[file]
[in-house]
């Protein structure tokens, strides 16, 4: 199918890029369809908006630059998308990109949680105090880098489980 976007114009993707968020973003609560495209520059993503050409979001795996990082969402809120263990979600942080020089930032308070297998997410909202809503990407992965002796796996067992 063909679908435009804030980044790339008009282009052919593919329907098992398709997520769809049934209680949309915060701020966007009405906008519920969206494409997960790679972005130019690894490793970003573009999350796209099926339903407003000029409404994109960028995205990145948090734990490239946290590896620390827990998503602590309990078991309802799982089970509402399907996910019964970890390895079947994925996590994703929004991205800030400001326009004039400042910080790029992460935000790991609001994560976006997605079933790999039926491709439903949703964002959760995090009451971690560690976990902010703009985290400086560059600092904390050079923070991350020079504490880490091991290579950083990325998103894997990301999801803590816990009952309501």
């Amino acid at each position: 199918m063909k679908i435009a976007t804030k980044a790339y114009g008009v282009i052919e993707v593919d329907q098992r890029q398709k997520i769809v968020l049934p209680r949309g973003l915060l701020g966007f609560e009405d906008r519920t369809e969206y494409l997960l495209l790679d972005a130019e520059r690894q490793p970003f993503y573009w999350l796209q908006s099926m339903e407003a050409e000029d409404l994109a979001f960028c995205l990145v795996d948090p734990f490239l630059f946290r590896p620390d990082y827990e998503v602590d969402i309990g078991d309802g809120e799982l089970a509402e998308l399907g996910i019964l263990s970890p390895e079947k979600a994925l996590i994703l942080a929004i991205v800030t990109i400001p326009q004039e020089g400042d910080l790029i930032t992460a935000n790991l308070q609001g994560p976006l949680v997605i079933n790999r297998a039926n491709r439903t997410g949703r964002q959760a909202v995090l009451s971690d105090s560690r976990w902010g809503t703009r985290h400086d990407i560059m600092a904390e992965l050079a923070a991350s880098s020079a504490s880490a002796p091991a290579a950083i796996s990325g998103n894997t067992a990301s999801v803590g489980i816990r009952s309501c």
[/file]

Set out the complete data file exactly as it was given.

[in-house]
């Protein structure tokens, strides 16, 4: 199918890029369809908006630059998308990109949680105090880098489980 976007114009993707968020973003609560495209520059993503050409979001795996990082969402809120263990979600942080020089930032308070297998997410909202809503990407992965002796796996067992 063909679908435009804030980044790339008009282009052919593919329907098992398709997520769809049934209680949309915060701020966007009405906008519920969206494409997960790679972005130019690894490793970003573009999350796209099926339903407003000029409404994109960028995205990145948090734990490239946290590896620390827990998503602590309990078991309802799982089970509402399907996910019964970890390895079947994925996590994703929004991205800030400001326009004039400042910080790029992460935000790991609001994560976006997605079933790999039926491709439903949703964002959760995090009451971690560690976990902010703009985290400086560059600092904390050079923070991350020079504490880490091991290579950083990325998103894997990301999801803590816990009952309501």
């Amino acid at each position: 199918m063909k679908i435009a976007t804030k980044a790339y114009g008009v282009i052919e993707v593919d329907q098992r890029q398709k997520i769809v968020l049934p209680r949309g973003l915060l701020g966007f609560e009405d906008r519920t369809e969206y494409l997960l495209l790679d972005a130019e520059r690894q490793p970003f993503y573009w999350l796209q908006s099926m339903e407003a050409e000029d409404l994109a979001f960028c995205l990145v795996d948090p734990f490239l630059f946290r590896p620390d990082y827990e998503v602590d969402i309990g078991d309802g809120e799982l089970a509402e998308l399907g996910i019964l263990s970890p390895e079947k979600a994925l996590i994703l942080a929004i991205v800030t990109i400001p326009q004039e020089g400042d910080l790029i930032t992460a935000n790991l308070q609001g994560p976006l949680v997605i079933n790999r297998a039926n491709r439903t997410g949703r964002q959760a909202v995090l009451s971690d105090s560690r976990w902010g809503t703009r985290h400086d990407i560059m600092a904390e992965l050079a923070a991350s880098s020079a504490s880490a002796p091991a290579a950083i796996s990325g998103n894997t067992a990301s999801v803590g489980i816990r009952s309501c």